It seems so ironic now. During the last week of February, I leaned over to my spouse one evening and said, "I'm really worried that we are going to be too busy this spring and won't enjoy our last few months in Johnson City."
Austin Witt and Iulia Basaraba, both students in Quillen Medical College at East Tennessee State University, help direct patient traffic flow at the first drive-through community testing site in Tennessee. Neither student performed swabbing or sample retrieval.
At that time, our spring schedule was completely packed with the residency Match, graduation, conference travel related to my national leadership position, vacation and buying a new home across the country.
Like much of the world, though, our social calendar was wiped clean in a matter of days in March. That seems like an eternity ago, as my life -- and the lives of my fellow medical students -- have been uprooted and not yet replanted. As I write this, medical students are plagued with uncertainty about our daily lives, training, testing and -- maybe most deeply impacting -- our role in the COVID-19 pandemic.
My fellow fourth-year students and I lost the opportunity to celebrate with the typical fanfare related to Match Day and graduation. It has been hard on my family, knowing that even though we're here for a few more months, we won't get to enjoy our remaining time in Tennessee with them or with friends at places we've grown to love.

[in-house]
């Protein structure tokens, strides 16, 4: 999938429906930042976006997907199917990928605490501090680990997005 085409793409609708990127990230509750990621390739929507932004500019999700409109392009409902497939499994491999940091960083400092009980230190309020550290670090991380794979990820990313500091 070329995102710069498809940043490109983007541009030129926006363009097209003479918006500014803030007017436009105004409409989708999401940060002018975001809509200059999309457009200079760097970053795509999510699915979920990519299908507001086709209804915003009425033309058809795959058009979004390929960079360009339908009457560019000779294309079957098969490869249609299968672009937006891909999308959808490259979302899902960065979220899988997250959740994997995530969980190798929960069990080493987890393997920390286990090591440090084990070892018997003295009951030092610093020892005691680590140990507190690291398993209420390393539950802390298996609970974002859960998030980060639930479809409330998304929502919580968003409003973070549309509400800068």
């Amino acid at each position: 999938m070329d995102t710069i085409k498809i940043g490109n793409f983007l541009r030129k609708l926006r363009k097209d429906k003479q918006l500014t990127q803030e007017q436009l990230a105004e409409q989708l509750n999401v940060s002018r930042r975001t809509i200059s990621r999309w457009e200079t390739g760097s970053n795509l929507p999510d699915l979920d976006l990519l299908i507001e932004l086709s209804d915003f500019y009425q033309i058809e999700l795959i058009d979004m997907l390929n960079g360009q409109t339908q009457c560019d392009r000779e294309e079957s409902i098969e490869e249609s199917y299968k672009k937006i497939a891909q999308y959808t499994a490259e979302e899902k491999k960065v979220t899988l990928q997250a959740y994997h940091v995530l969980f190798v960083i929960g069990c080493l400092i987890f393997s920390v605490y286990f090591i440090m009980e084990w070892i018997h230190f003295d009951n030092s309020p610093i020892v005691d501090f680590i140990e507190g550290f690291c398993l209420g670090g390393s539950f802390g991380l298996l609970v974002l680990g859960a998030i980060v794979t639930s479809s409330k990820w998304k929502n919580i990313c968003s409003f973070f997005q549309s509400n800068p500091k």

But others are affected even more, without a guaranteed job, income or health insurance. Although I have felt blessed with extra time at home with our 6-month-old and the certainty of knowing I'll start my family medicine residency this summer, I know many others are balancing caring for and teaching their children with attempting to do their own jobs from home -- at least those who have the option to work from home. Everyone is facing so many unknowns.
As a fourth-year, I have avoided most of the deep impacts to my own medical education that those in earlier years are now confronted with. With no clear path forward, second-years' national board exams have been canceled. (Can we please expedite pass/fail scoring of United States Medical Licensing Examination Step 1 to this year instead of 2022?)
Third-years have been pulled from core clerkship rotations,(www.aamc.org) with timelines for their return up in the air and no idea if away rotations will be possible.
Preclinical students have had their entire coursework shifted online, further propagating isolation.
My fellow fourth-years and I are now hearing that we may be asked to graduate early and step into the workforce earlier than the infamous July 1 residency start date, but no one understands when or how or what they'll need to do to be ready, let alone be safe. The questions exponentially outweigh the answers.
For medical students and many others, this experience is nothing short of a generation-defining moment. We will forever be known as the COVID-19 trainees. For many students, this has been as an opportunity to display our true calling to the field of medicine. Despite initially being viewed as "nonessential" as hospitals prepare for the storm, we have collectively found the energy to do amazing things.